Any sane person would recognise that a free cyber weapon to launch DDOS attacks should not be easily available online and that there should be a simple process in place for instant removal. Currently no effective regulation exists in this regard which is great news for the bad guys (and girls).

Tuesday, 17 November 2015

Do ISIL have a Stuxnet ?

The stamp commemorating Andre Maginot recognizes his sterling if ineffective efforts to prevent the Germans invading France in 1939.

As the German Panzers simply whizzed around the side of the heavily fortified emplacements he must have been spinning in his grave.

The emergence on the scene of the Stuxnet cyber weapon which was / is capable of closing down and controlling computer operating systems in heavy machinery showed the game had changed back in 2009. The worm was capable of closing down a nuclear reactor (and possibly worse). It was speculated that Stuxnet was created jointly by the USA and Israel.

A key question now is the extent of the online attack surface we present to those seeking to cause damage ? The attack surface is a term used in ethical hacking to identify the extent of a systems weaknesses. Footprinting is the process used to determine the extent of the attack surface.

George Osborne has clearly identified a potential weakness in UK cyber defences as the austerity Chancellor has suddenly started to find funds to shore up our cyber security and has doubled the budget. When Mr Dusty Wallet is suddenly getting the first round something is clearly up.

If ISIL have an equivalent of Stuxnet they could potentially wreak enormous financial damage. That said given that some of the leading people in digital (Turing, Berners-Lee) have been from the UK we should be able to hold our ground on the coming digital battleground.

In a new twist Anonymous have announced on their YouTube channel (see below) that they intend to track down members of ISIL and "totally mobilise" against them. I am sure we would all pay good money to attend the meeting where members of Anonymous and the UK Armed Forces met to share information.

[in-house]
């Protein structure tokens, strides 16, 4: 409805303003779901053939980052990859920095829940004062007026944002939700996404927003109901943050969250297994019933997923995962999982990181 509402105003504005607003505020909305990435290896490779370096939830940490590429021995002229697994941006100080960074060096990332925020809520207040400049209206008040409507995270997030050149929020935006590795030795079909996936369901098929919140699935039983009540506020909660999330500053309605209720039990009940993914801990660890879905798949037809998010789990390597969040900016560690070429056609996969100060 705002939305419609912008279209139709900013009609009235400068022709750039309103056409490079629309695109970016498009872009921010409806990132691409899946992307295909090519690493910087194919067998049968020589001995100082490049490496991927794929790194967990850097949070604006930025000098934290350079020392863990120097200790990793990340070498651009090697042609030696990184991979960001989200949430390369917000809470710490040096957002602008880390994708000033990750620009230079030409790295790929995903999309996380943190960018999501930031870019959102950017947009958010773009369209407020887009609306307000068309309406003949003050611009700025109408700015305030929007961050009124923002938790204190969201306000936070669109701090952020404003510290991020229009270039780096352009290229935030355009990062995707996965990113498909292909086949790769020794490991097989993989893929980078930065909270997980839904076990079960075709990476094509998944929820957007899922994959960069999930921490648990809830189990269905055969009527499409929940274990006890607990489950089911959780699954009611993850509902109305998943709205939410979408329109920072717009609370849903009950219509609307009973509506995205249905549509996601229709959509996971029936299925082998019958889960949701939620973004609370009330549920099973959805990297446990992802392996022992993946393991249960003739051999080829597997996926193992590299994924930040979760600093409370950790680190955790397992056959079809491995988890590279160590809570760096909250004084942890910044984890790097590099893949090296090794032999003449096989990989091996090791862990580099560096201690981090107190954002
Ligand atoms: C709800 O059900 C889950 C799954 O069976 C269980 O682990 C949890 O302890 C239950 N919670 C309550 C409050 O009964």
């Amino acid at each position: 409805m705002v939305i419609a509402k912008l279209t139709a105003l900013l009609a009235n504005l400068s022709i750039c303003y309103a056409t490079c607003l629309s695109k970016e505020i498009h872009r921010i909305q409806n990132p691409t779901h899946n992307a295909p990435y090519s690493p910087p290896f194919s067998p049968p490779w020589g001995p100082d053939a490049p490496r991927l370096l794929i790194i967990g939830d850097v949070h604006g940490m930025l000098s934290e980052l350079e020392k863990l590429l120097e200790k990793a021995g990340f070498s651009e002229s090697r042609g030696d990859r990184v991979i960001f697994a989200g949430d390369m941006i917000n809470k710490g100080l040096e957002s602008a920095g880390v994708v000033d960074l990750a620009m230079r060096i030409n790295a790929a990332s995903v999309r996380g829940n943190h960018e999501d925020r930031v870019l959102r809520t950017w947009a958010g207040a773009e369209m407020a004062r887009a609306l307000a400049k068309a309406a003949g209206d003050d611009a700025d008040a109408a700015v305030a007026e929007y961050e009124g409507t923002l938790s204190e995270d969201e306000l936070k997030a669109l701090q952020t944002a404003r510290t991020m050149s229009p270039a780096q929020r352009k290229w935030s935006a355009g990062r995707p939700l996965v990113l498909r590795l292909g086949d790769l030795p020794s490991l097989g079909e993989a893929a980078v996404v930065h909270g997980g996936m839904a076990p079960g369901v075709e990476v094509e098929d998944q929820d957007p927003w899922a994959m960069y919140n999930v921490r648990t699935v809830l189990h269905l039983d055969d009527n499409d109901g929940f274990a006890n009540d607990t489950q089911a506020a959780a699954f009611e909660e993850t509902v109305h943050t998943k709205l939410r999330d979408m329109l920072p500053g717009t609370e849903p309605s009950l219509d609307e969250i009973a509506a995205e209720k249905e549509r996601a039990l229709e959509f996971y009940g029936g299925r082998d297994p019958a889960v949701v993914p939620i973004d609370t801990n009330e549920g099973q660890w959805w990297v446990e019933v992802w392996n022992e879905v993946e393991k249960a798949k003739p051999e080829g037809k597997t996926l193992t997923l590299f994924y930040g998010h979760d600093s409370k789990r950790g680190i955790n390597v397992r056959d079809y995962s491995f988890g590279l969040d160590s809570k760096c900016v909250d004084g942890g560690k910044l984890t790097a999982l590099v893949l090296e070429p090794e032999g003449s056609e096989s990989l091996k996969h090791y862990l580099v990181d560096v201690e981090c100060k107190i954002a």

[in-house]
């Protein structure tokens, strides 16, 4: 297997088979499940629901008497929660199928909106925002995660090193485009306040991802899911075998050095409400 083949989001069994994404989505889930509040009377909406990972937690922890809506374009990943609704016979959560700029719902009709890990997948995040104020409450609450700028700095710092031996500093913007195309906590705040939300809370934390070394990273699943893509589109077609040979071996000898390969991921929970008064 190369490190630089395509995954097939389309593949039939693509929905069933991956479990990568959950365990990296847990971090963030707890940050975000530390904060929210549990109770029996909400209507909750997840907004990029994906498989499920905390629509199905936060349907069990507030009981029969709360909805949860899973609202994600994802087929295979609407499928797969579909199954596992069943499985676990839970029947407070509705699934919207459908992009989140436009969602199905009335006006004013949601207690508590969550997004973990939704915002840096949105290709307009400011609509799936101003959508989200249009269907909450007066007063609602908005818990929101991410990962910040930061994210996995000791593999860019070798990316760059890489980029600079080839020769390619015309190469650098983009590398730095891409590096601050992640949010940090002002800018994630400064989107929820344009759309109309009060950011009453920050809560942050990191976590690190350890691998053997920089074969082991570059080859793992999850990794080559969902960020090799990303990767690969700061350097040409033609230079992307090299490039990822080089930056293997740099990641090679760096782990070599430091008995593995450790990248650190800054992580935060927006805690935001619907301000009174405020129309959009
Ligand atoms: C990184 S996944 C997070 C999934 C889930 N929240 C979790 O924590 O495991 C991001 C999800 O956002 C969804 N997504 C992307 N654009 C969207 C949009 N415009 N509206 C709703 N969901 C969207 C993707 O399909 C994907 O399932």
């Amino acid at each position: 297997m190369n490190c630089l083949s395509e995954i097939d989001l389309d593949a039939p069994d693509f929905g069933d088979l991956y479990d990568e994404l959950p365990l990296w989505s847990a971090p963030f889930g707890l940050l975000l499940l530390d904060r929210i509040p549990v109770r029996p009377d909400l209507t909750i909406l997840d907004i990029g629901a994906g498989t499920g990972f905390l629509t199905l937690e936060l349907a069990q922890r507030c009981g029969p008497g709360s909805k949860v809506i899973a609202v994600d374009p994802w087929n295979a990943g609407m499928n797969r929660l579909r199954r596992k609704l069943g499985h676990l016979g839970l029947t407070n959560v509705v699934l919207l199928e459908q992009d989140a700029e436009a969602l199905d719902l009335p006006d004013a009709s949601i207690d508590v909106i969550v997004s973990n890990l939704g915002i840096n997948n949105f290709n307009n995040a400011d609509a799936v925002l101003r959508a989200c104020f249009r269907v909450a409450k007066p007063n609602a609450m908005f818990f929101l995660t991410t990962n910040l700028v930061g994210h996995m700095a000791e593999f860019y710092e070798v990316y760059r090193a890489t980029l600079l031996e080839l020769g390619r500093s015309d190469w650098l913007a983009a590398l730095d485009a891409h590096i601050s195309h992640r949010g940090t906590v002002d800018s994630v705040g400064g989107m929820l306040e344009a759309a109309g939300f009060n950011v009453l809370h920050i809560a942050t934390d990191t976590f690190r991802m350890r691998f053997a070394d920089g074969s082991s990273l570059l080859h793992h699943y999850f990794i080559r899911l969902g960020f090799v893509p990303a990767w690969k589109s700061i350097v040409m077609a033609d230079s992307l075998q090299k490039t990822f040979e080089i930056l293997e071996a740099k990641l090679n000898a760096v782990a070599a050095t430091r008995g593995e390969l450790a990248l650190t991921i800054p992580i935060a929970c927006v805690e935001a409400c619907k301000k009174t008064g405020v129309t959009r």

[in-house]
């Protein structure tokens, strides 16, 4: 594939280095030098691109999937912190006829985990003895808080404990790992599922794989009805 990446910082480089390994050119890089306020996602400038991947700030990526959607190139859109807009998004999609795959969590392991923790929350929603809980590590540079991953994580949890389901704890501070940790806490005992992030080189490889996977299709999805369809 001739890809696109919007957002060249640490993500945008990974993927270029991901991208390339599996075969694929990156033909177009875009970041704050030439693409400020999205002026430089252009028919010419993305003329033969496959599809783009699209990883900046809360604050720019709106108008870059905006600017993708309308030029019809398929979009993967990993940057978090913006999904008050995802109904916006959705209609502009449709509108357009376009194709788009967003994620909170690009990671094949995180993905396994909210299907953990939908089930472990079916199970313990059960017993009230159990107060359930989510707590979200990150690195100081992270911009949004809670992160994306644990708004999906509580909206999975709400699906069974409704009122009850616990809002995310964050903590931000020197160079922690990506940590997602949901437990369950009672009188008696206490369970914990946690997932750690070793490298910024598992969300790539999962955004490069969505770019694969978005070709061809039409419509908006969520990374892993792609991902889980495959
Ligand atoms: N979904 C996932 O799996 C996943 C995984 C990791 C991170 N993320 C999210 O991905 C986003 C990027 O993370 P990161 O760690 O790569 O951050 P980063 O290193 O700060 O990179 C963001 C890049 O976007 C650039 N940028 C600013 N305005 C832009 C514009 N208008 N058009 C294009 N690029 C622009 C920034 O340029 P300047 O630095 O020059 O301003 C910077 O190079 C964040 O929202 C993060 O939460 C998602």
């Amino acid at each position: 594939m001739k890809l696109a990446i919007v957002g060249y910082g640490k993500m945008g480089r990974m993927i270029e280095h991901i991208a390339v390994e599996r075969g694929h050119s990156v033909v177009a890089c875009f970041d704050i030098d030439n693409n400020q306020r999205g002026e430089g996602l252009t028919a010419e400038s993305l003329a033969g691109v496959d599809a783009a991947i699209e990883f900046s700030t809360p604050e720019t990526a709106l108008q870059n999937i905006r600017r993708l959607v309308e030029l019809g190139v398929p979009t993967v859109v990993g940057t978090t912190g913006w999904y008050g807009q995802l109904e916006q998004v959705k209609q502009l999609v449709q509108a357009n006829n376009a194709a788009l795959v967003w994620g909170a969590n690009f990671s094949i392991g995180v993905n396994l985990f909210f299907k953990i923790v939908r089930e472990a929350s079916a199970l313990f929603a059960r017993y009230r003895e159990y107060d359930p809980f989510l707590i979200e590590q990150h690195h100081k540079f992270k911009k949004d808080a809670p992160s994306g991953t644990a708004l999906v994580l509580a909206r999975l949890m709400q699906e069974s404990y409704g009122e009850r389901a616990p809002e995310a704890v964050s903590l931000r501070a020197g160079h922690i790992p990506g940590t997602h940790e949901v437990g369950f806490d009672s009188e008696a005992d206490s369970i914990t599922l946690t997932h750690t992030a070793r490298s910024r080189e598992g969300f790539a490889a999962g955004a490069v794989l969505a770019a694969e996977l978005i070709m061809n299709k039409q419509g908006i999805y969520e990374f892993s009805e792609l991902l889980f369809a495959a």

Monday, 9 November 2015

Rise of the Machines - a challenge for free market capitalism

It is only human to think in quite black and white terms about the rise of artificial intelligence and imagine flashy looking robots roaming around doing all the jobs that we are so keen on. The more pessimistic may favour a "Terminator" based view of the future where malign machines crave power (oddly human) and seek to wipe us all out.

In reality artificial intelligence of a type has been with us for ages tied up in the programmes of Microsoft and the algorithms of Google. Jobs have certainly gone in the typing pool and basic analysis and information gathering is possible for anyone with an interest. The rate of change is phenomenal and the low cost automation that products like Google Adwords and Hootsuite offer makes a human alternative non viable. Hiring someone to manage a twitter / social media feed is a big ask with the range of cheap automated alternatives on offer.

This Attack Map showing live DDOS attacks would take a big group of people a really long time to maintain whereas it probably runs with attention as needed from a small group.

In conversation with a true digital native from the West Coast he remarked that in business, in his view, people were the problem in the way of generating massive profit.